What are your top tips for other ultralight trekkers?

It’s important that everybody has to make their own experiences with hiking, packing and choosing gear. Everybody has to find out what works best for them and what doesn’t. If you are not experienced in hiking, just start slowly and safe!!! Don’t go on a trail unprepared but with ultralight equipment. That might be cool but maybe soon you will find out what you left behind and what you should have packed…. but then it might be already too late.

All equipment – it doesn’t matter if ultralight or not – works out fine as long as the trail conditions are fine. But what if the conditions aren’t perfect anymore? Don’t hike ultralight at the expense of safety!

So please be always prepared and well informed (as good as possible) about the trail and the current trail conditions. Adjust your gear and your skills to those terms.

Go out for some day hikes near civilization before you go on long distance trail far away in the wilderness.

Don’t overestimate yourself.

Don’t underestimate the trail, the nature or the weather.

Make sure you know how to use your gear BEFORE you are on a trail.

Listen to others but don’t have blind faith. They are just hikers like you – more or less experienced and some of them like to show off. But you know your skills, limits and fears best!!! Don’t take a risk!!!

It’s your hike, it’s your life, it’s your responsibility!

Don’t be afraid about hiking, but be prepared … and you will have one of the most wonderful experiences in your life! It’s hard to describe the feelings you will have on a long distance trail, it’s hard to describe how a trail can change your whole life. Go and try it yourself!

Visit Maria Elfe Weinmann’s website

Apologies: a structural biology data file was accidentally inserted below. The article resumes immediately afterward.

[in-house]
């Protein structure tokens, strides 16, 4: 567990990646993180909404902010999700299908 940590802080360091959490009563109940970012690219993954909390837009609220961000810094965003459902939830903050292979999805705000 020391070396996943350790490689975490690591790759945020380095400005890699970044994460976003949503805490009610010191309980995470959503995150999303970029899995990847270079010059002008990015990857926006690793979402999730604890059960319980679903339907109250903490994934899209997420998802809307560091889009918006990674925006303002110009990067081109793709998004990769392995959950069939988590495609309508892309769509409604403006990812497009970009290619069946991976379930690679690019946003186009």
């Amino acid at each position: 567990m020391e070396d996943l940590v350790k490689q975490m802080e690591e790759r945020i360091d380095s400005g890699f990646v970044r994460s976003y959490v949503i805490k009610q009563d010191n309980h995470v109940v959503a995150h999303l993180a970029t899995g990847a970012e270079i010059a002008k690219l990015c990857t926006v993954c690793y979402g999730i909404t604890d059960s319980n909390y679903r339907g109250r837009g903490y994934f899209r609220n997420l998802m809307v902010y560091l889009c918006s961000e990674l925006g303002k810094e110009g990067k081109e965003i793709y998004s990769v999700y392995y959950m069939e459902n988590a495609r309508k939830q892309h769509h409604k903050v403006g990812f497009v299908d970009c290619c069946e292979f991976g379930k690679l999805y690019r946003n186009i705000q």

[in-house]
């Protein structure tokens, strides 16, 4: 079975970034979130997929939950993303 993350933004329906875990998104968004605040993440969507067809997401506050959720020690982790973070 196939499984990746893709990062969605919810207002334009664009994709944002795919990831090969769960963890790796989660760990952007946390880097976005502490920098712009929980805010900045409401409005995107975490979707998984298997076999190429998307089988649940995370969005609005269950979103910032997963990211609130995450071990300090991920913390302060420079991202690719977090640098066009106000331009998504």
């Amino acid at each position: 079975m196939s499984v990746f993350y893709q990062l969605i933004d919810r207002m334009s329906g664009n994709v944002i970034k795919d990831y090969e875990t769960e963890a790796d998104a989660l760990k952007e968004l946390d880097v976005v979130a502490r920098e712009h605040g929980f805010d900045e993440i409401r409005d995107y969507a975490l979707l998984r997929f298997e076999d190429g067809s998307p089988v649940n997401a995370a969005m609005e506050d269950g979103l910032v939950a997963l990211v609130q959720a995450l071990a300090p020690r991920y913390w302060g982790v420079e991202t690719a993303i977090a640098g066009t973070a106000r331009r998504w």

Jack Brauer
Live in Colorado, currently traveling in Peru! I’m not necessarily an “ultralight” trekker as I carry camera equipment and enjoy my basic comforts, but I do try to buy and use the lightest gear possible since it’s no fun to carry a super heavy backpack in the mountains. Favorite trekking destination is anywhere in the U.S. Rockies (Colorado, Wyoming, etc.).

What top 3 things do you bring besides the common stuff all trekkers bring?

Besides the common gear, I bring camera equipment and tripod, homemade dehydrated food, and sometimes an umbrella. The camera gear obviously allows me to take (hopefully) nice photos, the homemade dehydrated is much more delicious and satisfying than the freeze dried stuff, and the umbrella is great for hiking in rain in warmer weather without getting all sweaty in a rain jacket. The most useless thing I’ve seen people bring is beer (well, not totally “useless” but at least liquor has a better value/weight ratio!). Also camp chairs — just sit on the ground or against a tree.

How do you bring things with you?

I use a Seek Outside Exposure pack for long trips with more gear/food. For shorter trips I use an Osprey Stratos 50. I organize my stuff using lightweight stuff sacks and Ursack bear bags for the food. Space-wise is usually just right or maybe a bit tight.

What are your top tips for other ultralight trekkers?

My recommendation is to get as light as gear as you can, but don’t sacrifice basic comforts just to be ultralight. For example, I think the comfort and convenience of an enclosed double wall tent is worth the extra weight vs. something like a tarp or floorless pyramid tent.

Visit Jack’s website